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Discussion in 'Darkroom Equipment' started by lightwisps, Jul 5, 2012.
This is the only film developer I could get in the middle for nowhere.
I've only used one bottle of it, just following Ilford's times (and the Massive Dev Chart where the film wasn't in the Ilford documents) and had excellent results. Not particularly outstanding in terms of fine-grainedness, but I like the tonality and had reliable results with it.
Thanks, I am more interested in the tonality than fine grain.
Ilfosol? You would think they would have D-76 or ID-11 if anything.
Well, for what it's worth, here's a link to my Flickr shots with Ilfosol:
I think it depends on what film your using it with. I tried 35mm Acros and didn't find it a particularly good fit; I also don't wet print it.
Hey Josh, where the hell have you been
Yeah I can get powdered chems, but prefer liquid as i can mix it as needed
Besides busy....the chatroom isn't working for me anymore. (I think I might need to update something.)
Anyway, I'll catch you soon! Keep printing!
Pakenham is not too far from Ottawa where I live. If you're looking for alternatives, I just picked up a bottle of Ilford DD-X from Henry's in Kanata. They had to order it in from their warehouse but it got here in a few days. Check their website, if it says "Ships next business day" it means they can get it to a store without additional cost.
Powdered chemicals last for years in storage - a big advantage. Ilfosol seems prone to sudden death in the bottle after a time.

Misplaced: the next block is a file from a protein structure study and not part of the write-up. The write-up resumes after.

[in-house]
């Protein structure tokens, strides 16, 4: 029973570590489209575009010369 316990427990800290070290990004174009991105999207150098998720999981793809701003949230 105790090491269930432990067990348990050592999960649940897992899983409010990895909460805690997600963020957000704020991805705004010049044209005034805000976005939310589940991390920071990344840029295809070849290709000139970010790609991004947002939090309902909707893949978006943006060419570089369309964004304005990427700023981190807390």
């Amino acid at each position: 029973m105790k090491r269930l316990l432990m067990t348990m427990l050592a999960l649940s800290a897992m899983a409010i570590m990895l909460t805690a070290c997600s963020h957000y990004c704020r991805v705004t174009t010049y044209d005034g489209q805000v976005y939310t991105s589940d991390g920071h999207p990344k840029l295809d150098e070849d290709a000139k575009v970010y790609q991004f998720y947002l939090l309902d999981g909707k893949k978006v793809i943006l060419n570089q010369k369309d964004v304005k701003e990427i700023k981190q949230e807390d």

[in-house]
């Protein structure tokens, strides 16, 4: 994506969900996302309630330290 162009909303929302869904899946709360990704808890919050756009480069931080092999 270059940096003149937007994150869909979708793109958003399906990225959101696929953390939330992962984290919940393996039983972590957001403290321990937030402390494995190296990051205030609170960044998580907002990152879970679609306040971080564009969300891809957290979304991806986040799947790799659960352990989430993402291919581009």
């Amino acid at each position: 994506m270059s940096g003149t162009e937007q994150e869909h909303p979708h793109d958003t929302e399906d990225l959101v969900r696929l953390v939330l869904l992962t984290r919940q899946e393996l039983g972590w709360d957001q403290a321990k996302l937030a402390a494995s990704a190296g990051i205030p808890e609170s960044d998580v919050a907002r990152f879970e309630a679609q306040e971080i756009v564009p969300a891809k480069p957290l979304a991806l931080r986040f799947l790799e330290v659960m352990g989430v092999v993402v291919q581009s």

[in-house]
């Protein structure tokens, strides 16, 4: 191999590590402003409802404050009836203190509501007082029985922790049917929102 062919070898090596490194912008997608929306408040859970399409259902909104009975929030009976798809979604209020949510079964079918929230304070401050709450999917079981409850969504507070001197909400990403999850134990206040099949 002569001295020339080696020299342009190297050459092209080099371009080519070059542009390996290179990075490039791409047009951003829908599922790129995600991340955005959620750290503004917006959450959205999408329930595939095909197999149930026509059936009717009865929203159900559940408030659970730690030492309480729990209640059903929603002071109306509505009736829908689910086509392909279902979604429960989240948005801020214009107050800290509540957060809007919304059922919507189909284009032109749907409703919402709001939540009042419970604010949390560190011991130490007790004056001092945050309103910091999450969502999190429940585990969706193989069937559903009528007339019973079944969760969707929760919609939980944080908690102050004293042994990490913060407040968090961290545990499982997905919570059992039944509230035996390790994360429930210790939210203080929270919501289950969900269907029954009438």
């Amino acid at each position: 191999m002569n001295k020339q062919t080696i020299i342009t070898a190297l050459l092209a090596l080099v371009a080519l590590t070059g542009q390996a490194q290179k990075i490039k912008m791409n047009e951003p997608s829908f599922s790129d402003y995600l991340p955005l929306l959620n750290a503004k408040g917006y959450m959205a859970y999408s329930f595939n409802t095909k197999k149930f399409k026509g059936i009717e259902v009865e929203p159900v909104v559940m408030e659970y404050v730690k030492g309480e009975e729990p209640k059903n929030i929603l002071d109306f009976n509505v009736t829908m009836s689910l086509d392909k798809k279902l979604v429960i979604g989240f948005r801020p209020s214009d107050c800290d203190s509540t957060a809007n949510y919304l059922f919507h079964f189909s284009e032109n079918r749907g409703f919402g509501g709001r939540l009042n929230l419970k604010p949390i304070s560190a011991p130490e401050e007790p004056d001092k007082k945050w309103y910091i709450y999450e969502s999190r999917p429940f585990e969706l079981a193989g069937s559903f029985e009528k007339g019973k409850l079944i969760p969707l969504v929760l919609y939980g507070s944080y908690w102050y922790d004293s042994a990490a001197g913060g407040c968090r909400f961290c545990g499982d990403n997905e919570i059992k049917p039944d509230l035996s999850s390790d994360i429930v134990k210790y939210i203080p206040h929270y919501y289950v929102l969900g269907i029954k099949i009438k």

1-litre packages of D-76/ID-11 will do you about 6 rolls of 135-36 or 4 rolls of 120 assuming you dilute 1:1, so it isn't hard to get through it fast.
Alternatively you can get XTOL, which although powdered, can be mixed at 20 C and used immediately. However, the smallest package is 5 litres.
I find mixing D-76 a couple of hours or so before you need to actually develop is good enough.
The numbers should be the same. The surface areas of 135-36 and 120 are the same.
Yes, it dies some time after the bottle has been opened. The results are very good while it is active, though. I have run a lot of film through it, and I like the results.
It has to do with how much you have to pour in to cover a whole roll in the cylinder. 4 120 reels will be about as high as 5-1/2 35mm. For instance, a Patterson System 4 Multi-Unit 2 Tank will hold 5 35mm reels, but only 3 of 120. It makes a big difference if you use once-and-dump developers. You are correct if you are talking about replenishing or when using something like regular t-max developer that is made to be re-used, where all that matters is surface area.
OK. I wasn't thinking in those terms.
I've done 35mm in plastic tanks for decades, and 120 in SS tanks similarly, but never thought to compare capacities.
That's all right, Leigh. This was driven into my head last week when I measured chemicals for 2 35mm and 1 120 reels, forgetting that it actually had 3 120's. The top half of all the pics on one roll are really weird looking.
That's exactly what I was thinking. My Paterson tanks need 500 mL per 120 roll and 290 mL (I round to 300) for 35mm. Since I never re-use film developer - I make dilute working solutions - I make what I need and I dump it after. A litre of D-76/ID-11 stock will give me 4 rolls worth of 1:1 developer for 120 at 500 mL per roll, and 6 rolls worth at 300 mL per, with 200 mL of stock remaining in the latter case.
I guess the point I was trying to make is that D-76/ID-11 is a lot cheaper than Ilfosol, it's very good, and it's quite convenient. The mixing isn't a huge problem since you can mix up pretty modest amounts of stock solution at a time. (It's cheaper if you buy 3.8L or 5L packages, but you have to go through it faster, of course. It only keeps about half a year in full, closed bottles.)